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Looking out for our Community

Ann, a partially sighted 63 year old lady, found herself in a position where she had attended a Work Capability Assessment and was deemed fit for work and not entitled to Employment and Support Allowance (ESA).

Ann uses a stick and finds getting around difficult due to her severe visual impairment (blind in 1 eye and 80% impairment in 2nd eye). As time had passed and she had not requested a mandatory reconsideration regarding her Work Capability Assessment (WCA) decision, she made contacted with Department for Work and Pensions (DWP) who helped her apply for Universal Credit (UC).  They provided her with large print details on how to sign in to her UC Account.

Ann informed staff at the Job Centre that she would have great difficulty using a computer and would be unable to see what was being displayed on the screen. Her Work Coach suggested she attend the local Community Job Club and meet with the Welfare Support Assistant (WSA) to access support on using her UC Account.

On meeting Anne for the first time the WSA’s first concern was for Ann's safety. Ann entered the room and stuck to walking the perimeter of the room, using her stick to feel for any objects, chairs/tables, etc., that were in her path or could be used to feel her way towards my voice.

Although Ann was not struggling financially at present, she was upset and concerned about how she was going to meet the conditions needed to claim UC and worried that her savings would run out. She felt that she had not fully explained to her Work Coach the level of sight she was left with.

The WSA reassured Ann that she would not be asked to look for work or take part in any work related activities. He went on to explain that, as she had not appealed against her WCA decision, she would have to present evidence that she was not fit to work at present as well as inform her Work Coach about her limitations prior to her clam commitment meeting. She was also assured that she would be supported to access and update her UC journal and to-do-list as well as use this to communicate with her Work Coach.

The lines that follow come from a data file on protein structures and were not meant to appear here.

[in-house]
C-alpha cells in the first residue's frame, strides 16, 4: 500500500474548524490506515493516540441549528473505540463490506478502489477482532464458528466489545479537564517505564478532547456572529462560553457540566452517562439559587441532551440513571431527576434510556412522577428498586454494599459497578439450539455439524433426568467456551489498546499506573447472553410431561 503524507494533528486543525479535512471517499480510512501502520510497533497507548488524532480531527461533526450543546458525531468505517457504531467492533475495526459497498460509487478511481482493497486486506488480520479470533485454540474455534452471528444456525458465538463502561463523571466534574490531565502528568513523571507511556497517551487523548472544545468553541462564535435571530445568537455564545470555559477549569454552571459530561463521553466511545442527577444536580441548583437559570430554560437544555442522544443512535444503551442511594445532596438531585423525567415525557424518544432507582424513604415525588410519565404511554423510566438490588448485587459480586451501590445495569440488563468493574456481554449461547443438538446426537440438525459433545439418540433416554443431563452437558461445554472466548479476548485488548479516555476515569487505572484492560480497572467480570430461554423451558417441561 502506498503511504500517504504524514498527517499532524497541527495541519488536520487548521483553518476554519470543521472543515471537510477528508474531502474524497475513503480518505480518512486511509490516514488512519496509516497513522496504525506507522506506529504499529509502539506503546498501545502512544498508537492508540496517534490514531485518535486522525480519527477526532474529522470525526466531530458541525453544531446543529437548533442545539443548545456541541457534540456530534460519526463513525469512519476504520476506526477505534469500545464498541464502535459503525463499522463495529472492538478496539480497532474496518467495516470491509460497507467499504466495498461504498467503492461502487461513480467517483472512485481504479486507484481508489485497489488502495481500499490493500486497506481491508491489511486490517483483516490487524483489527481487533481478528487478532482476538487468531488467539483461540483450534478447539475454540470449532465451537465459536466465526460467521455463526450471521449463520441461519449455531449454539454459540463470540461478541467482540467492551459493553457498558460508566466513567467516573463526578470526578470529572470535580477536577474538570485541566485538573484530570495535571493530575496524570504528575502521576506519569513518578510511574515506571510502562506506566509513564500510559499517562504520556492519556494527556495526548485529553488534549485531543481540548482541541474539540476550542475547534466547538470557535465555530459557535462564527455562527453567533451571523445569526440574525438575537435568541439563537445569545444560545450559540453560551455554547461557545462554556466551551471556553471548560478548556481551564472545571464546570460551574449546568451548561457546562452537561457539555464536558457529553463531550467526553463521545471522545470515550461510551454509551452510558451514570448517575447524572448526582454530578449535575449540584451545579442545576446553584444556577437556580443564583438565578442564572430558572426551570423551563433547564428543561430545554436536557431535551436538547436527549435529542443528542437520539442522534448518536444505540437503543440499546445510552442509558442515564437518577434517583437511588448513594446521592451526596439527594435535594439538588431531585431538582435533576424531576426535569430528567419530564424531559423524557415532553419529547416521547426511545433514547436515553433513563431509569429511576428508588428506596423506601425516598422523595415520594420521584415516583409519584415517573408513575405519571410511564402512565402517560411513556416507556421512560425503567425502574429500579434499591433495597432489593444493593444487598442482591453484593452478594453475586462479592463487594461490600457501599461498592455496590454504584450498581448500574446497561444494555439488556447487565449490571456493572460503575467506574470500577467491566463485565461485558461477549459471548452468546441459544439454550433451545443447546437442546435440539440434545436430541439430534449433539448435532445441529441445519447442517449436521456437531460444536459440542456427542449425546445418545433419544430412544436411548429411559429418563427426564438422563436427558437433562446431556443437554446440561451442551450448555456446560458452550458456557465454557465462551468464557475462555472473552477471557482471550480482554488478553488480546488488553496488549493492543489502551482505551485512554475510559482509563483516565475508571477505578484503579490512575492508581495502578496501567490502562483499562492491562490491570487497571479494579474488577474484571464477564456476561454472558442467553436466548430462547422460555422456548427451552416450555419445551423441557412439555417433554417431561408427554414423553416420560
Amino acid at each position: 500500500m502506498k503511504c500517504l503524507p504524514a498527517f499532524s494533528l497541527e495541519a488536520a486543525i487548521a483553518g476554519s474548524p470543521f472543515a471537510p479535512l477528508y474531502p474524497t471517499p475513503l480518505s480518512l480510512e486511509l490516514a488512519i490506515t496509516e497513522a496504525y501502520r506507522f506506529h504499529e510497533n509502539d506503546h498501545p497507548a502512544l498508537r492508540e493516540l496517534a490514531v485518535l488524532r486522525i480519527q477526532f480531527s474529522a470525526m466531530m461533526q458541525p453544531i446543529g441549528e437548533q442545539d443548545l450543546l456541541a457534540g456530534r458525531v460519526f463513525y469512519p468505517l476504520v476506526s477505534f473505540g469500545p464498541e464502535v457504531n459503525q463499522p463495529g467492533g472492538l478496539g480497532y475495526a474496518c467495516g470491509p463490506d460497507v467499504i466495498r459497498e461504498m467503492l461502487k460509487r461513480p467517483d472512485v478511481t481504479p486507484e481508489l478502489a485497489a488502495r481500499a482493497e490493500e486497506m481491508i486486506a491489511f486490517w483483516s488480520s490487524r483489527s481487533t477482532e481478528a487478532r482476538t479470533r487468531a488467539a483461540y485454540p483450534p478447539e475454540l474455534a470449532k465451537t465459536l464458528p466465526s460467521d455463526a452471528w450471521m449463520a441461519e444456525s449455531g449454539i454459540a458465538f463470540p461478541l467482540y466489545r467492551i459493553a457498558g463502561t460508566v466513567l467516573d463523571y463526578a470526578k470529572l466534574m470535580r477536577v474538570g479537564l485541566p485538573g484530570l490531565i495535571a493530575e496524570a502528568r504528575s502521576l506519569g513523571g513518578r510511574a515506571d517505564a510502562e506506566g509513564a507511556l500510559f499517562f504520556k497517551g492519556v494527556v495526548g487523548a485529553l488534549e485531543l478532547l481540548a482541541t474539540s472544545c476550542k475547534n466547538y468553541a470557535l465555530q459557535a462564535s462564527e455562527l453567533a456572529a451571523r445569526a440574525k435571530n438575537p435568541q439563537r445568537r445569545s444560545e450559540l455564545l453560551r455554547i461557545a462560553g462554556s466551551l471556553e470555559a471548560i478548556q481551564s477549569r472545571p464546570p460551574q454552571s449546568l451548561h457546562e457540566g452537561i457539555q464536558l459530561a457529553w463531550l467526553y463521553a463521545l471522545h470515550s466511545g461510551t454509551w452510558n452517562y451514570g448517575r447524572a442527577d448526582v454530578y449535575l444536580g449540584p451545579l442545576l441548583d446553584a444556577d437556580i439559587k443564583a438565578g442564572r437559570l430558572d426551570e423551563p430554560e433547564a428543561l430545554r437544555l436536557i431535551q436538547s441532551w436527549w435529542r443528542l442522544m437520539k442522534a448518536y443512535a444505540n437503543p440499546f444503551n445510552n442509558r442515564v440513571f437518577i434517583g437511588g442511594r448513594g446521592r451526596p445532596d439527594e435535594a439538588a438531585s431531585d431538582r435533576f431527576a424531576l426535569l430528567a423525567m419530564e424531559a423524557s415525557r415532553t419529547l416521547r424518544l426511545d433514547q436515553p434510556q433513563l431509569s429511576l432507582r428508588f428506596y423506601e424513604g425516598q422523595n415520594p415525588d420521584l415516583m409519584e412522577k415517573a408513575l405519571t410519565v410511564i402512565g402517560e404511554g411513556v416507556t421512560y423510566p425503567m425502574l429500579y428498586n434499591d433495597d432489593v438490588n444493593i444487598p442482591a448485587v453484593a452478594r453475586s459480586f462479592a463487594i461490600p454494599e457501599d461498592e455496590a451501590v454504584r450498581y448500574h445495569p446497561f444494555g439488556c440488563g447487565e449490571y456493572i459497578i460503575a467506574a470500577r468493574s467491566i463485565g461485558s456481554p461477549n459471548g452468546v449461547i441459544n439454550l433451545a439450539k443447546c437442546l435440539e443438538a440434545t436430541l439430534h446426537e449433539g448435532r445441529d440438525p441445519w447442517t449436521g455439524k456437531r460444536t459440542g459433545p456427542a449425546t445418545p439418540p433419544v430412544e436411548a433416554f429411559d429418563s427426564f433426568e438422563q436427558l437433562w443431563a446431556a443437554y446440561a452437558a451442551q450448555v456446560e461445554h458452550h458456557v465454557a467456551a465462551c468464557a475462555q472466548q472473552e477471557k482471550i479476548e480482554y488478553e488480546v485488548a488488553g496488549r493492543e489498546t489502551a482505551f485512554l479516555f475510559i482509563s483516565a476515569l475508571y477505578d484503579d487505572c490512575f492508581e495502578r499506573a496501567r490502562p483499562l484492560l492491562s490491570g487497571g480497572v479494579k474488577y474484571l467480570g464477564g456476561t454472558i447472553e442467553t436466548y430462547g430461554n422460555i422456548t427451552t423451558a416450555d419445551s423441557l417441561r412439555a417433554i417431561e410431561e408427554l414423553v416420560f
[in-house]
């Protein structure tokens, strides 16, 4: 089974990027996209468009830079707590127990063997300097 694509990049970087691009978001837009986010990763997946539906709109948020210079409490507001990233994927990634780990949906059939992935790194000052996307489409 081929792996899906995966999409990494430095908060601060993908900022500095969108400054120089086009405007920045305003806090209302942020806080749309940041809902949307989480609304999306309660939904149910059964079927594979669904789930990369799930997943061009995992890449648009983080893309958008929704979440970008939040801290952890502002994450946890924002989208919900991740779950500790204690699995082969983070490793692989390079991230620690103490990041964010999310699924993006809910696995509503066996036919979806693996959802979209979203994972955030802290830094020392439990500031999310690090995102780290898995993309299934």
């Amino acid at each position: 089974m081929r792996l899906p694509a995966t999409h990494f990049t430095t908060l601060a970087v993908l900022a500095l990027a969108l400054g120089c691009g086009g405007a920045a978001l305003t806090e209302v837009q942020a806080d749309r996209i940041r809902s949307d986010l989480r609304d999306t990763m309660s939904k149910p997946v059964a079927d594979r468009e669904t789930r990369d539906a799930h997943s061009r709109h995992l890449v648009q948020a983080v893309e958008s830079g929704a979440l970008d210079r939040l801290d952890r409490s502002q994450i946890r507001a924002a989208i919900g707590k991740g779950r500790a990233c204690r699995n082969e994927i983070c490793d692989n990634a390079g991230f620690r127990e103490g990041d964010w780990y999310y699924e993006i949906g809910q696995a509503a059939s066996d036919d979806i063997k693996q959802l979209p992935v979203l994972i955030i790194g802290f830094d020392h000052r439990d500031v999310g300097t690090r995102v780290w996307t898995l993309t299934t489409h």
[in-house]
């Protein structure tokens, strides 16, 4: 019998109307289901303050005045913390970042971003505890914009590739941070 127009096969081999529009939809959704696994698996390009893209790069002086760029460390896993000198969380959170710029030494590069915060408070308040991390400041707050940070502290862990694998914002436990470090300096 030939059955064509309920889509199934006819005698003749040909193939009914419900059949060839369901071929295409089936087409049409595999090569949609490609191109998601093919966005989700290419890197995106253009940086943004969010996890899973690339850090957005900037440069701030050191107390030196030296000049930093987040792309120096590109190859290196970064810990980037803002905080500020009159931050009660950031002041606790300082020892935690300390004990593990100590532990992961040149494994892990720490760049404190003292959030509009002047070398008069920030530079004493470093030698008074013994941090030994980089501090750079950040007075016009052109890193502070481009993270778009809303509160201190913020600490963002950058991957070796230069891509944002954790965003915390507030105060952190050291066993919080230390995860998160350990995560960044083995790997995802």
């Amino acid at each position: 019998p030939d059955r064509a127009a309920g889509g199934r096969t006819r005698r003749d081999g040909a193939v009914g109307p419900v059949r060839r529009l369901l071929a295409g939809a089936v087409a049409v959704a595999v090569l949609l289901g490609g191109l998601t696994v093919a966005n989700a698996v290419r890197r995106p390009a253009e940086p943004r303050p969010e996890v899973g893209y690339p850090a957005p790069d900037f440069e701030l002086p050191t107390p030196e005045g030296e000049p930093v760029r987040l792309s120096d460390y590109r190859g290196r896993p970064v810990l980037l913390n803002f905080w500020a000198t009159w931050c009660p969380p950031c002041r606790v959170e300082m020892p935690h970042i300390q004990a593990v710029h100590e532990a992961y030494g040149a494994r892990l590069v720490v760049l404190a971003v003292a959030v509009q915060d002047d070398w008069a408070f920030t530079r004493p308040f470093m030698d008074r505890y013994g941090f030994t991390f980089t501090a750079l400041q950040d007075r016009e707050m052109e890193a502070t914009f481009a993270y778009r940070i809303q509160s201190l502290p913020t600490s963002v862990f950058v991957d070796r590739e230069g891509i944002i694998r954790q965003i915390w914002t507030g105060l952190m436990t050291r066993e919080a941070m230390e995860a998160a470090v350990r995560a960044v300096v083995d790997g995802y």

It was agreed that the WSA would act as a reader and scribe for Ann. First issue tackled was updating the Health Section in her UC Account to clearly record her difficulties and on-going treatment, including eye surgery and recover required which may result in her sight being reduced even further.

Ann also required support to claim Discretionary Housing Payments due to her having an extra bedroom. The WSA arranged an appointment with Housing and printed out copies of her UC Account details to give to Housing. The WSA also advised Ann to make an appointment with her GP, explain her situation, and ask the GP to furnish her with a Fit Note for as long as the GP sees fit.

The following week Ann presented the WSA with a Fit Note and the details were entered in her journal and her Work Coach updated. The WSA also suggested that the Work Coach consider offering Ann Telephone Interviews rather than have Ann travel to Glenrothes due to safety concerns.

The WSA recorded noticeable change in Ann's mood and posture. She wasn’t as slumped over an defeated looking but was laughing for the first time and feeling positive that she had some control over what was happening to her. She said, "I am so glad I found out about the Job Club as I would never have been able to manage this activity on my own. It just seemed that it is all pushed back on you to do yourself. It is very reassuring that I can appear and will be given help when needed. It stops me dreading receiving a text from DWP. I can just call the WSA or attend the Job Club for help." Ann was made aware of specialist support available from Support Employment Services, Capability Scotland and a discussion took place about assistive/adaptive technology with Fife Society for the Blind.

Ann's anxiety levels were reduced as she is now supported on a regular basis.

Ann’s experience aligns perfectly with most of our service outcomes. Ann accessed this support services based in the heart of the community, and was given information and the opportunity to access 1-2-1 and specialist support. When/if she is able to work, she is empowered to deal with the conditionality element of Universal Credit currently effecting her. She will use the supported to explain and evidence the difficulties / barriers she faces daily and impact on her ability to gain or seek meaningful employment.